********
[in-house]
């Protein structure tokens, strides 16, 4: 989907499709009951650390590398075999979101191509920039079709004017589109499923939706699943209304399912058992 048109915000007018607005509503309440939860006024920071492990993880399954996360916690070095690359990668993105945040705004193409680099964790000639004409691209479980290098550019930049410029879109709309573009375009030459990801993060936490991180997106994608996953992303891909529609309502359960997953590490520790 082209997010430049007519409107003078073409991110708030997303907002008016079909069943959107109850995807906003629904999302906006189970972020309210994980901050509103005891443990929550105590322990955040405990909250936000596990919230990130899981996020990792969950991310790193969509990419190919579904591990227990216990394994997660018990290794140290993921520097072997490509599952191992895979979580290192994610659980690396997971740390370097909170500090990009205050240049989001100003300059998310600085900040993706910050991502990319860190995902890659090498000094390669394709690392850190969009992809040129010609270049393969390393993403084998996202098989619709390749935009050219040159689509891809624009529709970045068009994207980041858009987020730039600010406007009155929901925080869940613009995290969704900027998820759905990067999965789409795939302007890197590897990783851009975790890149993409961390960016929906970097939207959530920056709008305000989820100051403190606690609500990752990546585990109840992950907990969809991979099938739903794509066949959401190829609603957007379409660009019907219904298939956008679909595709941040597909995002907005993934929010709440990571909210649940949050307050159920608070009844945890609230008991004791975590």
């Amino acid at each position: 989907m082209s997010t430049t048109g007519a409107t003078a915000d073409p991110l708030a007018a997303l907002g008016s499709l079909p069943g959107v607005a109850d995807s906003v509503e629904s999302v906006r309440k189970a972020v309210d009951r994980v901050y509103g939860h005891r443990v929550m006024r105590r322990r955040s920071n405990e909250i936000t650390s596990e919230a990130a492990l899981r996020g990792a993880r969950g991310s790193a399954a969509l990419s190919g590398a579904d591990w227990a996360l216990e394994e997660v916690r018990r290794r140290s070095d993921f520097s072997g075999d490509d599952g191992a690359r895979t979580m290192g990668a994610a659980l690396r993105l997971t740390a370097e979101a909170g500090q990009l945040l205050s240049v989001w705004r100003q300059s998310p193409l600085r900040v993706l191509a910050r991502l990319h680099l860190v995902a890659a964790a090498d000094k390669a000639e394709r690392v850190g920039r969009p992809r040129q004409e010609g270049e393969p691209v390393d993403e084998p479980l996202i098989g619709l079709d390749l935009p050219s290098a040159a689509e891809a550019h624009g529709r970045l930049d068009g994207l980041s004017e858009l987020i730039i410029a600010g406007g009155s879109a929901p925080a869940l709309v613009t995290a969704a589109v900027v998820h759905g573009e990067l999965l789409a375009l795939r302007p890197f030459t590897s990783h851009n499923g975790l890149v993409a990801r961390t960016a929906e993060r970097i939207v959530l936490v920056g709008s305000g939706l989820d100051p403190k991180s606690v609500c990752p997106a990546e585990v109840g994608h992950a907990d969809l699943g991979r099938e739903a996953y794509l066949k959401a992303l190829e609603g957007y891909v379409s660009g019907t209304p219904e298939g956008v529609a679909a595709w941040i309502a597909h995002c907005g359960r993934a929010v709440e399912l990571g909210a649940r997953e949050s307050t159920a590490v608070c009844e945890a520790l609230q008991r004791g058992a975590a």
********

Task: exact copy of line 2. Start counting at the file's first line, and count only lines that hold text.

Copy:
């Protein structure tokens, strides 16, 4: 989907499709009951650390590398075999979101191509920039079709004017589109499923939706699943209304399912058992 048109915000007018607005509503309440939860006024920071492990993880399954996360916690070095690359990668993105945040705004193409680099964790000639004409691209479980290098550019930049410029879109709309573009375009030459990801993060936490991180997106994608996953992303891909529609309502359960997953590490520790 082209997010430049007519409107003078073409991110708030997303907002008016079909069943959107109850995807906003629904999302906006189970972020309210994980901050509103005891443990929550105590322990955040405990909250936000596990919230990130899981996020990792969950991310790193969509990419190919579904591990227990216990394994997660018990290794140290993921520097072997490509599952191992895979979580290192994610659980690396997971740390370097909170500090990009205050240049989001100003300059998310600085900040993706910050991502990319860190995902890659090498000094390669394709690392850190969009992809040129010609270049393969390393993403084998996202098989619709390749935009050219040159689509891809624009529709970045068009994207980041858009987020730039600010406007009155929901925080869940613009995290969704900027998820759905990067999965789409795939302007890197590897990783851009975790890149993409961390960016929906970097939207959530920056709008305000989820100051403190606690609500990752990546585990109840992950907990969809991979099938739903794509066949959401190829609603957007379409660009019907219904298939956008679909595709941040597909995002907005993934929010709440990571909210649940949050307050159920608070009844945890609230008991004791975590």